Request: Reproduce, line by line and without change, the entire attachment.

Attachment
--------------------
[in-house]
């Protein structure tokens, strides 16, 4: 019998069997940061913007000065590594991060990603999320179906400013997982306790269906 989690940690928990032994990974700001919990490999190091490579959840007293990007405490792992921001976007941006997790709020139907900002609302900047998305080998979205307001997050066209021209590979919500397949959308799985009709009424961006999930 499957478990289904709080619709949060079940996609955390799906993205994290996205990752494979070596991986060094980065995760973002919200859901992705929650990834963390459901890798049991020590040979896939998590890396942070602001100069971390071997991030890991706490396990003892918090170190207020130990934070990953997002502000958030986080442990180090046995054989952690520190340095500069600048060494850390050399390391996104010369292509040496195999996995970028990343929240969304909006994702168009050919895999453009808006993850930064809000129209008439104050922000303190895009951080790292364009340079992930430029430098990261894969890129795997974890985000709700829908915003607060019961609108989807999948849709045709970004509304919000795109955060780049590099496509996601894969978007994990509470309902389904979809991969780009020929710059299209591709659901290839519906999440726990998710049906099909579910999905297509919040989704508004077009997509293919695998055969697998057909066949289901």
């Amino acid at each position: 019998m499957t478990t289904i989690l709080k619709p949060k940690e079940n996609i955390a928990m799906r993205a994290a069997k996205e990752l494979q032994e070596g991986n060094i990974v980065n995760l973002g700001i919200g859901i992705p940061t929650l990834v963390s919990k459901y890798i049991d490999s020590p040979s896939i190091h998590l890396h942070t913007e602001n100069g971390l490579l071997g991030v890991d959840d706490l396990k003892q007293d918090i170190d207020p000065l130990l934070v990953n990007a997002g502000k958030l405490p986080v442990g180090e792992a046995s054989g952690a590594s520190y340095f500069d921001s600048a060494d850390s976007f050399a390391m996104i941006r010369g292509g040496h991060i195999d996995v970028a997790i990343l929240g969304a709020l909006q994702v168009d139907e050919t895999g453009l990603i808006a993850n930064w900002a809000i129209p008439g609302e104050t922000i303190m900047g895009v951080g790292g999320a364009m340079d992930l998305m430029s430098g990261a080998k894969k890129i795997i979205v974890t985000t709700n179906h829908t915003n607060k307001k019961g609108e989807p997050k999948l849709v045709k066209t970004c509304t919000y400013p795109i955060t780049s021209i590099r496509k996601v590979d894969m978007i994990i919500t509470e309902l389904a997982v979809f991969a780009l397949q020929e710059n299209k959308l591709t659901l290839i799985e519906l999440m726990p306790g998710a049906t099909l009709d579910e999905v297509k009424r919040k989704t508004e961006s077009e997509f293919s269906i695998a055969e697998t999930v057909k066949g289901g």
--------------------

[in-house]
């Protein structure tokens, strides 16, 4: 019998069997940061913007000065590594991060990603999320179906400013997982306790269906 989690940690928990032994990974700001919990490999190091490579959840007293990007405490792992921001976007941006997790709020139907900002609302900047998305080998979205307001997050066209021209590979919500397949959308799985009709009424961006999930 499957478990289904709080619709949060079940996609955390799906993205994290996205990752494979070596991986060094980065995760973002919200859901992705929650990834963390459901890798049991020590040979896939998590890396942070602001100069971390071997991030890991706490396990003892918090170190207020130990934070990953997002502000958030986080442990180090046995054989952690520190340095500069600048060494850390050399390391996104010369292509040496195999996995970028990343929240969304909006994702168009050919895999453009808006993850930064809000129209008439104050922000303190895009951080790292364009340079992930430029430098990261894969890129795997974890985000709700829908915003607060019961609108989807999948849709045709970004509304919000795109955060780049590099496509996601894969978007994990509470309902389904979809991969780009020929710059299209591709659901290839519906999440726990998710049906099909579910999905297509919040989704508004077009997509293919695998055969697998057909066949289901």
């Amino acid at each position: 019998m499957t478990t289904i989690l709080k619709p949060k940690e079940n996609i955390a928990m799906r993205a994290a069997k996205e990752l494979q032994e070596g991986n060094i990974v980065n995760l973002g700001i919200g859901i992705p940061t929650l990834v963390s919990k459901y890798i049991d490999s020590p040979s896939i190091h998590l890396h942070t913007e602001n100069g971390l490579l071997g991030v890991d959840d706490l396990k003892q007293d918090i170190d207020p000065l130990l934070v990953n990007a997002g502000k958030l405490p986080v442990g180090e792992a046995s054989g952690a590594s520190y340095f500069d921001s600048a060494d850390s976007f050399a390391m996104i941006r010369g292509g040496h991060i195999d996995v970028a997790i990343l929240g969304a709020l909006q994702v168009d139907e050919t895999g453009l990603i808006a993850n930064w900002a809000i129209p008439g609302e104050t922000i303190m900047g895009v951080g790292g999320a364009m340079d992930l998305m430029s430098g990261a080998k894969k890129i795997i979205v974890t985000t709700n179906h829908t915003n607060k307001k019961g609108e989807p997050k999948l849709v045709k066209t970004c509304t919000y400013p795109i955060t780049s021209i590099r496509k996601v590979d894969m978007i994990i919500t509470e309902l389904a997982v979809f991969a780009l397949q020929e710059n299209k959308l591709t659901l290839i799985e519906l999440m726990p306790g998710a049906t099909l009709d579910e999905v297509k009424r919040k989704t508004e961006s077009e997509f293919s269906i695998a055969e697998t999930v057909k066949g289901g």